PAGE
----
Image of luminous rings of high-energy particles surrounding a supernova core.
A composite Hubble-Chandra image of the Crab Nebula.

Combined with observations from the Hubble Space Telescope, Chandra data yielded clues about how rotation of the pulsing neutron star at the center of the Crab Nebula powers the nebula, which still glows brightly 1,000 years after the explosion.

Chandra has also been schooling astronomers about quasars, binary stars, matter-eating black holes - the list gets "curiouser and curiouser." This Chandra image shows the central portion of our own Milky Way galaxy. The bright white patch near the center of the image harbors a supermassive black hole:

Color image of white dwarf stars, neutron stars, and black holes bathed in an incandescent fog.
A Chandra X-ray Observatory image of the central region of our Milky Way galaxy.

Chandra has found black holes all across the universe, and some of the telescope's most fascinating finds have been made in their vicinity. For instance, Chandra has given scientists new information about the X-ray jets blasting from black holes: image. Chandra also found proof for the first time of two supermassive black holes in the same galaxy: image. In this case, two's a crowd!

And there's more. Chandra has helped flush dark matter out of hiding, advanced the study of dark energy, given us clues about how the universe has evolved over time, and even taught us something about the planets in our own neighborhood. The telescope has shown planets to be surprisingly interesting X-ray sources. For instance, Mars and Venus sparkle like LITE-BRITEs?. (3)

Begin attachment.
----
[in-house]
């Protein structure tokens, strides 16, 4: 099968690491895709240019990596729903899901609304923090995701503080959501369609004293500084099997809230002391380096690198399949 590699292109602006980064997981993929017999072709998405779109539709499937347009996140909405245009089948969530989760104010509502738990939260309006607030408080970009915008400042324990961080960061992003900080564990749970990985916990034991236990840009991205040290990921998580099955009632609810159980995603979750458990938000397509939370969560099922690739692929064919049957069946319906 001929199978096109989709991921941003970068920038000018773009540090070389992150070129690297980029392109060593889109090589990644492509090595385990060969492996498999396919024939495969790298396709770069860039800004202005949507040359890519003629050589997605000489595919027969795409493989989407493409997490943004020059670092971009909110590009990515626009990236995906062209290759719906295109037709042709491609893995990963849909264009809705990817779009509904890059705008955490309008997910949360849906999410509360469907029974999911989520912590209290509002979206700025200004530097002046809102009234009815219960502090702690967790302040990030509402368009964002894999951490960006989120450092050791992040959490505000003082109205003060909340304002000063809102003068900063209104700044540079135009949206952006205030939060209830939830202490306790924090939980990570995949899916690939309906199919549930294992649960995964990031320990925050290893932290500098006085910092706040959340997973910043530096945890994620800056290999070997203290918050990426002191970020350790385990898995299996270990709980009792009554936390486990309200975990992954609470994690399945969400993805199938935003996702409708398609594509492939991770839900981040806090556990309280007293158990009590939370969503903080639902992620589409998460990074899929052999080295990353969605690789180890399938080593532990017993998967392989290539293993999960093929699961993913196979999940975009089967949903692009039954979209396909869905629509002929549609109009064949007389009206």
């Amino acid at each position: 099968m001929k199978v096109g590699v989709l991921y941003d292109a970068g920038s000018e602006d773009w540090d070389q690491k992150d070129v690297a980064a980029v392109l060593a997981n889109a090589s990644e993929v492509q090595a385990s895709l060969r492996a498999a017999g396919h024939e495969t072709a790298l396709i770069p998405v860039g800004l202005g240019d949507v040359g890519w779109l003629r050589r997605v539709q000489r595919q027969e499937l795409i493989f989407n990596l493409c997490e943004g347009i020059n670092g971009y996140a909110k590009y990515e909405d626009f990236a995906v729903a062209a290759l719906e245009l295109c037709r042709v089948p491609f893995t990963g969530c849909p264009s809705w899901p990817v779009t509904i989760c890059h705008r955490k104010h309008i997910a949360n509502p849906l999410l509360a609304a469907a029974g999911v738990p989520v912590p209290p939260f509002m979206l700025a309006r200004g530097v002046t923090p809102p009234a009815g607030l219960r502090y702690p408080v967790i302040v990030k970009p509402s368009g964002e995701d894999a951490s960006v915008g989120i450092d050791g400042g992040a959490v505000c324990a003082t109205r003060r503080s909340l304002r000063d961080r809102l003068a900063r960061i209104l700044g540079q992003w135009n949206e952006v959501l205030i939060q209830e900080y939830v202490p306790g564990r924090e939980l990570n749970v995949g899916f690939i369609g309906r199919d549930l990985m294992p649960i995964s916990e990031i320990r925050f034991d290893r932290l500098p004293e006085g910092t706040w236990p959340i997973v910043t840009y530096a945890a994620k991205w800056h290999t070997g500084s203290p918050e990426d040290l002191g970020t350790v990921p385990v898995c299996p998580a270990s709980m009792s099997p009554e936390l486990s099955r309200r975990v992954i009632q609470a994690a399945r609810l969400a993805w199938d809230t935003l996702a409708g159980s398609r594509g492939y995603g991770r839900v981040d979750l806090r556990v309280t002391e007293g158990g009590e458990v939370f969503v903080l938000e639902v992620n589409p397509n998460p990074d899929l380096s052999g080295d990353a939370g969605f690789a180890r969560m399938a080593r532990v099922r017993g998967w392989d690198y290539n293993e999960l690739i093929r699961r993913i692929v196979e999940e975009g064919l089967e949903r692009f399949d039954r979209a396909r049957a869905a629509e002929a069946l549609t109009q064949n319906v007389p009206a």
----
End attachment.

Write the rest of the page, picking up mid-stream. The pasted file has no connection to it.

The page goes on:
Color image of Mars showing purple X-ray collisions on Mars.
This Chandra image gave scientists their first look at X-rays from Mars.

"X-rays and particles from the sun are crashing into the Martian atmosphere. We can learn some things about that atmosphere by looking at its constituents as imaged by Chandra," explains Weisskopf.

X-ray astronomy was born in the 1960s, and Chandra is swiftly sweeping the science along. Uhuru, the first satellite devoted to X-ray astronomy, was launched in 1970 and mapped a few hundred bright sources. Chandra has a hundred thousand times the sensitivity of Uhuru and to date has made over 9500 observations.

According to Program Manager Keith Hefner, "Our confidence in the observatory's performance and in its future remains very strong. With recent extensions, Chandra could operate to 2019 and beyond."

They haven't run out of things to look at?

"The answer is a resounding 'No!'" says Weisskopf. "We're not nearly done. And we've got young, eager scientists helping us on this team who were barely even born when we first conceived of Chandra. They have some great ideas--and they don't even wear hearing aids!"

Author: Dauna Coulter | Editor: Dr. Tony Phillips | Credit: Science@NASA

Additional Reading:
Chandra Home Page
X-ray Star Stuff
A Galactic Center Mystery

Footnotes:

1 - From Apocalypse and the writings on Revelation, By David Herbert Lawrence, p. 77 Edition: 3 - 1995.

2 - Although the official first light was on August 19, 1999, the first photons (the real first light) was observed on August 12.

3 - LITE-BRITE? is a registered trademark of Hasbro, Inc.

The Chandra X-ray Observatory was named in honor of the late Nobel laureate Subrahmanyan Chandrasekhar. NASA's Marshall Space Flight Center, Huntsville, Ala., manages the Chandra program for the Science Mission Directorate, NASA Headquarters, Washington. Northrop Grumman of Redondo Beach, Calif., formerly TRW, Inc., was the prime development contractor for the observatory. The Smithsonian Astrophysical Observatory controls science and flight operations from the Chandra X-ray Center in Cambridge, Mass.

Last Updated: 24 January 2011

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Last Updated: 24 Jan 2011